This week's book giveaway is in the OO, Patterns, UML and Refactoring forum. We're giving away four copies of Refactoring for Software Design Smells: Managing Technical Debt and have Girish Suryanarayana, Ganesh Samarthyam & Tushar Sharma on-line! See this thread for details.
This does not have anything to do with 'final'. If you would remove the 'final', you would see that the result is also 'true'.
String literals, such as the "1" in your example, are managed in an internal string pool. If you use the same string literal in your source code more than once (as you have "1" two times), then Java is smart enough to make only one String object, and re-use that object.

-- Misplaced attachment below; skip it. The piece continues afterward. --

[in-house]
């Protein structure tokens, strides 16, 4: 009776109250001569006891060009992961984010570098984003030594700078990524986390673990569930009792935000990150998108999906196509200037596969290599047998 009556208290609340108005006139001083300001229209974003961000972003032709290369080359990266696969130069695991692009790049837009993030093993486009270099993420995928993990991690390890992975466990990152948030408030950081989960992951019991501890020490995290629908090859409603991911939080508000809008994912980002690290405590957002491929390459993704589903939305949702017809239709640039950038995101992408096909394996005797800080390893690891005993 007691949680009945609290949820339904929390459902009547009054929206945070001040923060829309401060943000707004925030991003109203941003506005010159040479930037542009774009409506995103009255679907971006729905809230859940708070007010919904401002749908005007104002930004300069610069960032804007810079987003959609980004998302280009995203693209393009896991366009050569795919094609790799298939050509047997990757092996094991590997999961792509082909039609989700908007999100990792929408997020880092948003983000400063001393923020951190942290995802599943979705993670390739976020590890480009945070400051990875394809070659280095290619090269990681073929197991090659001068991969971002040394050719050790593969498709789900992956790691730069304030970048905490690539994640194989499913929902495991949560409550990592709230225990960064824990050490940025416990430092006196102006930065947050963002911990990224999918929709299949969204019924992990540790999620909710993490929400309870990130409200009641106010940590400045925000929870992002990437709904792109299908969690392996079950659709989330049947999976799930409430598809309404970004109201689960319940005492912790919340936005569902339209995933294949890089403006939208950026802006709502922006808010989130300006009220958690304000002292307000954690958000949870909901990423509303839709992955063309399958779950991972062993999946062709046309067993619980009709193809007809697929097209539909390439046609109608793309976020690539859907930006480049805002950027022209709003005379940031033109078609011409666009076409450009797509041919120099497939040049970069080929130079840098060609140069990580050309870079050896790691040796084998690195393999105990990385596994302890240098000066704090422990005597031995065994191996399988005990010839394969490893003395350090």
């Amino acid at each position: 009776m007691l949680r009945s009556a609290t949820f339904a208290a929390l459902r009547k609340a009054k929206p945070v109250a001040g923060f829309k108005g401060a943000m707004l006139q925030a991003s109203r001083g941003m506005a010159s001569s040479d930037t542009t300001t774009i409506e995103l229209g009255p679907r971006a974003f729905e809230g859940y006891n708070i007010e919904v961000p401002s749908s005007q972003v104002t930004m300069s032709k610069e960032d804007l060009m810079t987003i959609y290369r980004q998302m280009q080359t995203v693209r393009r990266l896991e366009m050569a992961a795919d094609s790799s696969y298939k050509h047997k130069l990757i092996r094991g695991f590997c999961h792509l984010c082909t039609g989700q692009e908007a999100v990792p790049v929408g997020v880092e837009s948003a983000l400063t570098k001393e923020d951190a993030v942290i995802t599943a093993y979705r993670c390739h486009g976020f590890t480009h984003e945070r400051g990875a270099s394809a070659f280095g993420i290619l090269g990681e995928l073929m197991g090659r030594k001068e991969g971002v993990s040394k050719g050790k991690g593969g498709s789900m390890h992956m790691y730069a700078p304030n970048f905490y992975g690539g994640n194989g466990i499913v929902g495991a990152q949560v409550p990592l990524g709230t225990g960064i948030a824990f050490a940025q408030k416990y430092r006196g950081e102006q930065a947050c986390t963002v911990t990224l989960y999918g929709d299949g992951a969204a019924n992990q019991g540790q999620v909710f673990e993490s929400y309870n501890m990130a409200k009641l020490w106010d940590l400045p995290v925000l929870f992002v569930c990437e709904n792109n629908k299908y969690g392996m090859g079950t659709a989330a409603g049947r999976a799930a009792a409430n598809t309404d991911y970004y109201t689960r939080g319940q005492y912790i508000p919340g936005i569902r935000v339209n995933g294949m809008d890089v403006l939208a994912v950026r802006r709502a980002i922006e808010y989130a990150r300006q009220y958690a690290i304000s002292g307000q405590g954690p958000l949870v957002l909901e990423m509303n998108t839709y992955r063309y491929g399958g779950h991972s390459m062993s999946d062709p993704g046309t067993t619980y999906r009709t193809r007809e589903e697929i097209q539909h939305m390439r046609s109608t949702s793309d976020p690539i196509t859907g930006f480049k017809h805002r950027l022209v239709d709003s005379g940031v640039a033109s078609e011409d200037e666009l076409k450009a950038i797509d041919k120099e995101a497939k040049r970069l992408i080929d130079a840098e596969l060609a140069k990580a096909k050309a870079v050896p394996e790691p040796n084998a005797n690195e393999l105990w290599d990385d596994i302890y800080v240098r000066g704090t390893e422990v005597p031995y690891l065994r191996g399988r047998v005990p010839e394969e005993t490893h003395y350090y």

So your str1 and str2 both refer to the same String object. The == operator returns true when two variables refer to the same object.
Adding to what Jesper has told, they are treated as compile time constants as the contents of Strings are well determined during the compile time itself. That's where there are being a part of String Literal pool referring the single String object.